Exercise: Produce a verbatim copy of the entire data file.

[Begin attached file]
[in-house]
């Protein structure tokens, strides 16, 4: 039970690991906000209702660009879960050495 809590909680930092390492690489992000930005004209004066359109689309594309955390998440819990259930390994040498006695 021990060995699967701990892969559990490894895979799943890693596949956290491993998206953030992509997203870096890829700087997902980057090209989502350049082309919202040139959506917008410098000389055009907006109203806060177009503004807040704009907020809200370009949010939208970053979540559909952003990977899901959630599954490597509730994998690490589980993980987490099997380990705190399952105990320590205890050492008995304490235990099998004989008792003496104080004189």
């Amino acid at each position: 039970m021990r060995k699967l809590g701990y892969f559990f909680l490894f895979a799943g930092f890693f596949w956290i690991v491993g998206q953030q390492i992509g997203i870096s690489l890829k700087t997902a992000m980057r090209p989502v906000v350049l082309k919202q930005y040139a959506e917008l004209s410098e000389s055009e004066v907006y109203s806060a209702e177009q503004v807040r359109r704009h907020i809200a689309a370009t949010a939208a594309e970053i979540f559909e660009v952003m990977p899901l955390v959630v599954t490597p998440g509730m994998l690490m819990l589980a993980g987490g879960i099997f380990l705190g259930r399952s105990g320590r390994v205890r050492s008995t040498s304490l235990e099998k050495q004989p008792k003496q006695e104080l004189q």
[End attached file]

[in-house]
């Protein structure tokens, strides 16, 4: 039970690991906000209702660009879960050495 809590909680930092390492690489992000930005004209004066359109689309594309955390998440819990259930390994040498006695 021990060995699967701990892969559990490894895979799943890693596949956290491993998206953030992509997203870096890829700087997902980057090209989502350049082309919202040139959506917008410098000389055009907006109203806060177009503004807040704009907020809200370009949010939208970053979540559909952003990977899901959630599954490597509730994998690490589980993980987490099997380990705190399952105990320590205890050492008995304490235990099998004989008792003496104080004189």
């Amino acid at each position: 039970m021990r060995k699967l809590g701990y892969f559990f909680l490894f895979a799943g930092f890693f596949w956290i690991v491993g998206q953030q390492i992509g997203i870096s690489l890829k700087t997902a992000m980057r090209p989502v906000v350049l082309k919202q930005y040139a959506e917008l004209s410098e000389s055009e004066v907006y109203s806060a209702e177009q503004v807040r359109r704009h907020i809200a689309a370009t949010a939208a594309e970053i979540f559909e660009v952003m990977p899901l955390v959630v599954t490597p998440g509730m994998l690490m819990l589980a993980g987490g879960i099997f380990l705190g259930r399952s105990g320590r390994v205890r050492s008995t040498s304490l235990e099998k050495q004989p008792k003496q006695e104080l004189q």